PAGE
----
Mi-17-Mk1V / Mi-8MTV-1
To make operating the course possible QinetiQ had to acquire two Mil Mi-17 Hips, modify them to reach a standard that would allow them to be added to the UK military register and gain the expertise to both instruct on the type and also maintain the type.
Never before had an Eastern Bloc aircraft been operated on the UK Military registrar. This alone bought a number of technical challenges but to compound matters QinetiQ also had a tight schedule to adhere to.
Two Bulgarian Mil Mi-8MTV-1s (serial numbers 103M02 & 103M03) were indentified with low flying hours and put into deep maintenance by Lithuanian based Helisota. They also gained a number of modifications at the same time. Flight deck armour was added along with a defensive aids package. A radio kit was fitted that conformed to UK standards and the cockpit instruments had to be changed from the Russian Cyrillic alphabet to a western Latin alphabet. Finally the ETPS paint scheme was applied.
“The aircraft are in a very similar configuration to the ones they will be flying back in Afghanistan. Armouring around the cockpit does change the handling characteristics of the aircraft. So by putting the armour on here they will be trained on a similar aircraft to they will be flying out there.” said Lieutenant Commander Neil Davidson.
The Mi-8MTV-1 designation was changed to Mi-17-Mk1V. The Mi-8 reference is applied to Russian domestic helicopters where as the Mi-17 is applied to export versions (although some Mi-8 were exported). This is simply a name change; both helicopters have the same configuration, engine and gearbox.
Both Mi-17s still do have Mi-8MTV-1 stencilled on the right hand side from its service with Bulgaria.
With this work complete and a new maintenance schedule worked out the type was accepted onto the UK military register by the Assistant Chief of the Air Staff. 103M02 was assigned ZB697 and 103M03 was assigned ZB698.
Helisota’s involved continued after the deep maintenance was complete by supplying training for the QinetiQ engineers on the Mi-17 and also sending a number of its own engineers to MOD Boscombe Down to assist with the any gaps in experience of operating this type.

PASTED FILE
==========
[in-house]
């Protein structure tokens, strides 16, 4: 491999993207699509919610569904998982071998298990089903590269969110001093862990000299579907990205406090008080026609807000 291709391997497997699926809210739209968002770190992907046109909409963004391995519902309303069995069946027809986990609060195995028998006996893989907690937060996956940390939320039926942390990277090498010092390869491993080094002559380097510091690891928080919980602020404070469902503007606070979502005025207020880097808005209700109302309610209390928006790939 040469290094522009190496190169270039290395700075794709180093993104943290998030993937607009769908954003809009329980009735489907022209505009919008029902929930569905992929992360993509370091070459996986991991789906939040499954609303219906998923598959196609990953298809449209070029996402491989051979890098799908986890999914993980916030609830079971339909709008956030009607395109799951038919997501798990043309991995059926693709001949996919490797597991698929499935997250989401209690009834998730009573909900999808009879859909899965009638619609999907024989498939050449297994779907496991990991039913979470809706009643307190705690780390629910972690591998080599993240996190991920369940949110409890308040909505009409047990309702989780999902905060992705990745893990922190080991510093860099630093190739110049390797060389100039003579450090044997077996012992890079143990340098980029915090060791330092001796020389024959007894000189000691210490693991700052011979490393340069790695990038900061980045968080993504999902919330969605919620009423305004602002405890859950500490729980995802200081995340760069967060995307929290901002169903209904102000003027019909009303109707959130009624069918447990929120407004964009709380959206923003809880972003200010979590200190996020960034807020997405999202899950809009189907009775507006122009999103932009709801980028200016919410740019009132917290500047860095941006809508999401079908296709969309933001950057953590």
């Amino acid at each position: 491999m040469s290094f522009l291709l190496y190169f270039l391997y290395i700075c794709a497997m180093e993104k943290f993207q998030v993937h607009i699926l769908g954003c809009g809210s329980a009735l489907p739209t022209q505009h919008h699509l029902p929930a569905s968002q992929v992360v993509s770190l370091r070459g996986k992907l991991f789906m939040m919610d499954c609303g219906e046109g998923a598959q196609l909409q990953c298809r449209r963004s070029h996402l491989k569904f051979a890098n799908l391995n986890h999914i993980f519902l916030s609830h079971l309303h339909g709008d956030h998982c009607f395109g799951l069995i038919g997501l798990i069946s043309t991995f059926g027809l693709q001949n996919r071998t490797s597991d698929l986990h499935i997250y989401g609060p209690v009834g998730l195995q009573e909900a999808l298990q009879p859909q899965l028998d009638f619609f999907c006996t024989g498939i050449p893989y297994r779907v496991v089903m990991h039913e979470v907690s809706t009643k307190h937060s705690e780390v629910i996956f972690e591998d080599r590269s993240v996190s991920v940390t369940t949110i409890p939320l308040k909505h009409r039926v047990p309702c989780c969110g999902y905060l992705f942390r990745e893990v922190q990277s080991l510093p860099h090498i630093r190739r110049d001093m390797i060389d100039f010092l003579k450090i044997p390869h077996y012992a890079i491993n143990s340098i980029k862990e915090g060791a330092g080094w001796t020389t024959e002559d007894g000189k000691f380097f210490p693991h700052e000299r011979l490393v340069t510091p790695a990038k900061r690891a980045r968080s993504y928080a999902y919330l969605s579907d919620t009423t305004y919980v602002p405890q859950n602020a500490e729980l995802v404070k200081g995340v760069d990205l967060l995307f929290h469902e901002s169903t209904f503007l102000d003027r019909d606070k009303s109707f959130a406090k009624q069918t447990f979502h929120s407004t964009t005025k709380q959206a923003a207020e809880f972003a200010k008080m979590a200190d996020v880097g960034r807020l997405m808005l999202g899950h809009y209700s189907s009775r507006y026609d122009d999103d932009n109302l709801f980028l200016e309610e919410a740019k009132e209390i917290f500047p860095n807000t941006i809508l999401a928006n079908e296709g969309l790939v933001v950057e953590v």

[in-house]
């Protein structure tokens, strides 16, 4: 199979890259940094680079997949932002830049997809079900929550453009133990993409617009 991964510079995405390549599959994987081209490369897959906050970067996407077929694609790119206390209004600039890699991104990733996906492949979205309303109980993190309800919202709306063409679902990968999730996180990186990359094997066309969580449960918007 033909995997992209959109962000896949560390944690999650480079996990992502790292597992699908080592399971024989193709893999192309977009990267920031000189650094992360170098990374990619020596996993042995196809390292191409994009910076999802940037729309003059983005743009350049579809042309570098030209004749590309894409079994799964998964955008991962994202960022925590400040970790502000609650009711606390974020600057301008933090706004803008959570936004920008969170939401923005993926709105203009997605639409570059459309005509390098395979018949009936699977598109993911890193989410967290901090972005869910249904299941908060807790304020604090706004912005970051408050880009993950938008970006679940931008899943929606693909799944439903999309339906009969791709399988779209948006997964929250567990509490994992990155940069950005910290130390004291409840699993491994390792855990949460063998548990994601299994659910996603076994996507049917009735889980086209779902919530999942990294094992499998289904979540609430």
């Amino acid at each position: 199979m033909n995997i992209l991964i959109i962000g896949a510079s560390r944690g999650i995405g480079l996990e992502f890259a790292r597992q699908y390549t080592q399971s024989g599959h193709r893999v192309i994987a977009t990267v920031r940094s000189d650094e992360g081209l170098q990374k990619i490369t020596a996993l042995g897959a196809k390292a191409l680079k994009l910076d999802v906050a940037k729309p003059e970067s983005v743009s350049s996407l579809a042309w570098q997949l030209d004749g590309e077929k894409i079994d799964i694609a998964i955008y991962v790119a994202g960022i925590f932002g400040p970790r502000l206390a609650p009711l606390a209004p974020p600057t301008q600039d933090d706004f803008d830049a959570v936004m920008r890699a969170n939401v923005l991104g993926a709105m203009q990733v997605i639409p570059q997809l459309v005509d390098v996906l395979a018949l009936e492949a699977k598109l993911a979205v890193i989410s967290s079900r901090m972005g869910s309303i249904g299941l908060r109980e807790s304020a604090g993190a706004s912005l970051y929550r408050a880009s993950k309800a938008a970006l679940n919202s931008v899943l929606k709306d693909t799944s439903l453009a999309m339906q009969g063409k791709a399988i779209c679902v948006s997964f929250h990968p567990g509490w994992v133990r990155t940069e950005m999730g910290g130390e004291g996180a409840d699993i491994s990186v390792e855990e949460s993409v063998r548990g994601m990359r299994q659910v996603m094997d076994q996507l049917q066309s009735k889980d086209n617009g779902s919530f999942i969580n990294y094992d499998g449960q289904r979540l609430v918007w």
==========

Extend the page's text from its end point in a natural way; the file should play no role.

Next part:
When asked about the availability of the Mi-17 Charlie Ford Project Curium Project Manager said “They’ve been on a par with UK aircraft, in fact a little better”.
With the project reaching its completion at the end of March the two Mi-17s will be shipped over to Afghanistan and gifted to the ANAAC.
Special Duty Squadron Mi-17 Instructors
JHC formed Special Duty Squadron (SDS) to provide instruction on the Mi-17 with Wg Cdr Al Smith as the Officer Commanding (OC). Pilots from the three services joined SDS on a volunteer basis and received training on the Mi-17 from Concord 21. Upon completion of their training the Central Flying School in the UK extended the pilots’ previous instructor status on other types to the Mi-17.
Speaking to the SDS instructors it soon becomes obvious how much they have enjoyed working with the Mi-17. One instructor said he would love to take the Mi-17 with him on his next posting.
The view is shared with the QinetiQ staff who said that they weren’t optimistic when the project had started because of dealing with an unknown aircraft but had grown to love them.
The project had also allowed QinetiQ to experience how Russian hardware is built and operated. An experience that they found both useful and interesting.
But the most important aspect to the project is the 27 members of the ANAAC who have or will shortly return to Afghanistan and look forward to becoming combat ready and taking part in making their country a safe place. Project CURIUM have given them a great start in this aim.
I’d like to thank QinetiQ and JHC Special Duties Squadron for their assistance with this article.